The project has the potential to generate knowledge that will lead to the development of oilseed rape varieties with increased pest resistance and therefore may provide both economic benefit to the UK and societal impact through a reduction in the need to use pesticides. The recent European review of pesticide legislation within directive 91/414 EEC has identified many active ingredients that are to be withdrawn from use as commercial insecticides. This has impelled an urgent need to identify new and effective alternatives and replacements for crop protection. The target species selected for this project cover three of the most important groups of pests for oilseed rape crops. They are also representative of many invertebrate pest species that affect not only Brassica species in general, but a diverse range of other important crop species. This project aims to develop an innovative approach to crop protection that could be extended to non-Brassica species and provide significant benefits in the future. If the project leads to the development of new oilseed rape varieties that require reduced pesticide inputs it will provide significant economic benefit to companies involved in developing and selling new varieties, growers, and companies involved in processing the crop. It may therefore benefit the UK economy. The potential reduction in pesticide use will have a positive impact on society in general through benefits for health and the quality of life. Reducing pesticide use will be beneficial for growers, decrease the levels of toxins that harm ecosystems and wildlife, improve water quality and reduce pesticide residues in foods. The project will potentially benefit government agencies involved in policy making as it will hopefully demonstrate how supporting innovative science underpinning the development of new crop varieties can be successful in providing economic benefit and improving the quality of life.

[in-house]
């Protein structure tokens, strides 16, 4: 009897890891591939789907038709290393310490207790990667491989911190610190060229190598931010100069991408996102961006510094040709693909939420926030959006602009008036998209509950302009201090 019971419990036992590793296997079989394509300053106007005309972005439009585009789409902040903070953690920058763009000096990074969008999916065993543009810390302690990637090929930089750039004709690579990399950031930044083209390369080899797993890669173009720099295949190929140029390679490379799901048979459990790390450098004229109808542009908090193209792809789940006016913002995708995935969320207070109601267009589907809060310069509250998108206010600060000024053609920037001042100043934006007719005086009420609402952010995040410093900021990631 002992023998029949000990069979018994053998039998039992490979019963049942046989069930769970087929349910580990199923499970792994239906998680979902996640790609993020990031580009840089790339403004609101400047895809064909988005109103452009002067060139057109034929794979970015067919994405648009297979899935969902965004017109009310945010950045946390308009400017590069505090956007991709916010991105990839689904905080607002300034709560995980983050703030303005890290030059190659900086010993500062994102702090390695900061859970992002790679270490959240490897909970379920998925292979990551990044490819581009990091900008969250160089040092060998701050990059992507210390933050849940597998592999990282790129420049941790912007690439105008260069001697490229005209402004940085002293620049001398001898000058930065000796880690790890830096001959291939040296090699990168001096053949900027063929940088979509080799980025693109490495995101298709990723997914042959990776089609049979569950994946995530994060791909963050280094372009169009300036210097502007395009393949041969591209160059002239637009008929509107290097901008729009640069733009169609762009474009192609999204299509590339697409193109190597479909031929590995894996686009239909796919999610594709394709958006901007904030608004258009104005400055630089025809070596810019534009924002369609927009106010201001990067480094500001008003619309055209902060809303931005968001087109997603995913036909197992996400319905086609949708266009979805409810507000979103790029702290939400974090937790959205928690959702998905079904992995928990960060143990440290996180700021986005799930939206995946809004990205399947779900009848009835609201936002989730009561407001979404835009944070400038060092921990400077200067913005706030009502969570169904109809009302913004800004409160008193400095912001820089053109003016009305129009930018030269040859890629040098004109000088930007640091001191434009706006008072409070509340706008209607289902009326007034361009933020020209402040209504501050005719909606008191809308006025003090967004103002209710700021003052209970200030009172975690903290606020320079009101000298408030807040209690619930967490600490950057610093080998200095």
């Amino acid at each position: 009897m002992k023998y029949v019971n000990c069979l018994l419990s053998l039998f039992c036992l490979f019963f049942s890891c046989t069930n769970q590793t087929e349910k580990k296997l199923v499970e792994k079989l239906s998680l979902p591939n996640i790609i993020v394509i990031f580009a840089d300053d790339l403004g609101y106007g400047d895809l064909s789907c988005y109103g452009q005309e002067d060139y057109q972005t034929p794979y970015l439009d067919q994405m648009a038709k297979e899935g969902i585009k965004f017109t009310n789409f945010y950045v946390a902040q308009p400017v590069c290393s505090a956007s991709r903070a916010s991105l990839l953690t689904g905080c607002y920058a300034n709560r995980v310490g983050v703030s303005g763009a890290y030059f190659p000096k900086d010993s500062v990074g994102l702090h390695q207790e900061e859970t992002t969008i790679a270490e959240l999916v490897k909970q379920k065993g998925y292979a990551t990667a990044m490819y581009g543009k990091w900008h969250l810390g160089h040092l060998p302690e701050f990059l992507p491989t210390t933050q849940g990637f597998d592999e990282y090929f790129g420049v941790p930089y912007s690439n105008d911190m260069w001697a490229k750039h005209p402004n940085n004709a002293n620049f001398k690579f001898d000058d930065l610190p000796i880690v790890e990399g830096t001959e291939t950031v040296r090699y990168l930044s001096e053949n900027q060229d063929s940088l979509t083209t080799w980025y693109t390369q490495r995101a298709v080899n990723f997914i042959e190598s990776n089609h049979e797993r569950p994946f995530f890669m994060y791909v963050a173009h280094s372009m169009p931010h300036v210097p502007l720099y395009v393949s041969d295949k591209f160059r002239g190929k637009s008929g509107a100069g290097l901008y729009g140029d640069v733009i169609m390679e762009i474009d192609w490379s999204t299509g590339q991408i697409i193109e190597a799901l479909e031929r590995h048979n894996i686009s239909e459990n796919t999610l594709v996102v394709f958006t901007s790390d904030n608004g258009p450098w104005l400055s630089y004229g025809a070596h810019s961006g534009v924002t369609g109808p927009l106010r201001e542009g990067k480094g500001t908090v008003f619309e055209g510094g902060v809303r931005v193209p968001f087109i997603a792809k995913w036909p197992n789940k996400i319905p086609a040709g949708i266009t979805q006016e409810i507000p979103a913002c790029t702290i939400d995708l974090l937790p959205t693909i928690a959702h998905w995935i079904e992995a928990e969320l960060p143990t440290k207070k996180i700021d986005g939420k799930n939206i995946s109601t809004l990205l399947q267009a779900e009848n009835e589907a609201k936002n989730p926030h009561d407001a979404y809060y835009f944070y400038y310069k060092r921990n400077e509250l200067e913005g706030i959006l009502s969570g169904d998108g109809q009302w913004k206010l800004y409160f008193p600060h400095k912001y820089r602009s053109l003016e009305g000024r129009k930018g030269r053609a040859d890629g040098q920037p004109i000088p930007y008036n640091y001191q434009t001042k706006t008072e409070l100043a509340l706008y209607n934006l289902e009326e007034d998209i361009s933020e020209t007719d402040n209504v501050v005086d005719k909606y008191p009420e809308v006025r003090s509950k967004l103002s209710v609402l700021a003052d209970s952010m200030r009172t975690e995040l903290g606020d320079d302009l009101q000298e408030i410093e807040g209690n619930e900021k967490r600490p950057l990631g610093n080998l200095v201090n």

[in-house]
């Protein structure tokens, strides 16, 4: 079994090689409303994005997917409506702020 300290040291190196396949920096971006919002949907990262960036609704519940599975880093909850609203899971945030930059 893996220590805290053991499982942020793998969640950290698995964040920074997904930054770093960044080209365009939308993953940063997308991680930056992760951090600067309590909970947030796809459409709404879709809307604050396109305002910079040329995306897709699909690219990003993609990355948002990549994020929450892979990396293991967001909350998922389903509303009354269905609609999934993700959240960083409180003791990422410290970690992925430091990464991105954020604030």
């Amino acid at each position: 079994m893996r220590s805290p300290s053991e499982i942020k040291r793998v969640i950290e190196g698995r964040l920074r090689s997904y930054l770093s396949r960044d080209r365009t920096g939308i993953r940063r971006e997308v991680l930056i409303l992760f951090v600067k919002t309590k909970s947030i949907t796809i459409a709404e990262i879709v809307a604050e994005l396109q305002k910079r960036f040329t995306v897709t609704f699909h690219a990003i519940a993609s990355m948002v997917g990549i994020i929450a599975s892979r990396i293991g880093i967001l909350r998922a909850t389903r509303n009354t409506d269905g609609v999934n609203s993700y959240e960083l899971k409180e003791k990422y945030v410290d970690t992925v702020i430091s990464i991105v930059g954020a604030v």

Publications

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Description This collaborative project with the University of Glasgow aims to investigate the potential of the UV-B response in brassicas as a basis for improving resistance to pests and diseases. The original demonstration that UV-B wavelengths induce defence responses was shown by our collaborators in the model plant species, Arabidopsis. We combined this knowledge with our expertise in brassicas to test whether similar responses occur in this closely related crop genus. In addition, we have made transgenic brassicas expressing the UV-B receptor, UVR8, to test the proof of principle that this gene is capable of functioning in this crop species. The main focus of the work is on induction of defence against invertebrate pest including slugs, aphids and diamondback moth which all affect commercial brassicas. This work is being done by the Glasgow team, using facilities at the JIC and will be reported by them separately. Our contribution to the project has been in the production of transgenic brassicas, and in the UV-B induction of defence against pathogens